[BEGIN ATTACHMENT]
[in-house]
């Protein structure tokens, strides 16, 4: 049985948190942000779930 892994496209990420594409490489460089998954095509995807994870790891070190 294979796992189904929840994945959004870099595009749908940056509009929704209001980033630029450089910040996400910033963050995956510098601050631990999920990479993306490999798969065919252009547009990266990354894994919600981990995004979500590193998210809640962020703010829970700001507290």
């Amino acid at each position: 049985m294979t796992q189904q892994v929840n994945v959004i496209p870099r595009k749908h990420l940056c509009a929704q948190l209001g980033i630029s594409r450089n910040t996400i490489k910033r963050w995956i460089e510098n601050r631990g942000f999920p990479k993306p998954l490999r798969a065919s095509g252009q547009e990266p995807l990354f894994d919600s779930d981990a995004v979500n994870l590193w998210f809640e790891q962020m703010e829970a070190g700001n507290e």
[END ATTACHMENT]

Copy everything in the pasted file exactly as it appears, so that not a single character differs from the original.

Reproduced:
[in-house]
């Protein structure tokens, strides 16, 4: 049985948190942000779930 892994496209990420594409490489460089998954095509995807994870790891070190 294979796992189904929840994945959004870099595009749908940056509009929704209001980033630029450089910040996400910033963050995956510098601050631990999920990479993306490999798969065919252009547009990266990354894994919600981990995004979500590193998210809640962020703010829970700001507290």
């Amino acid at each position: 049985m294979t796992q189904q892994v929840n994945v959004i496209p870099r595009k749908h990420l940056c509009a929704q948190l209001g980033i630029s594409r450089n910040t996400i490489k910033r963050w995956i460089e510098n601050r631990g942000f999920p990479k993306p998954l490999r798969a065919s095509g252009q547009e990266p995807l990354f894994d919600s779930d981990a995004v979500n994870l590193w998210f809640e790891q962020m703010e829970a070190g700001n507290e």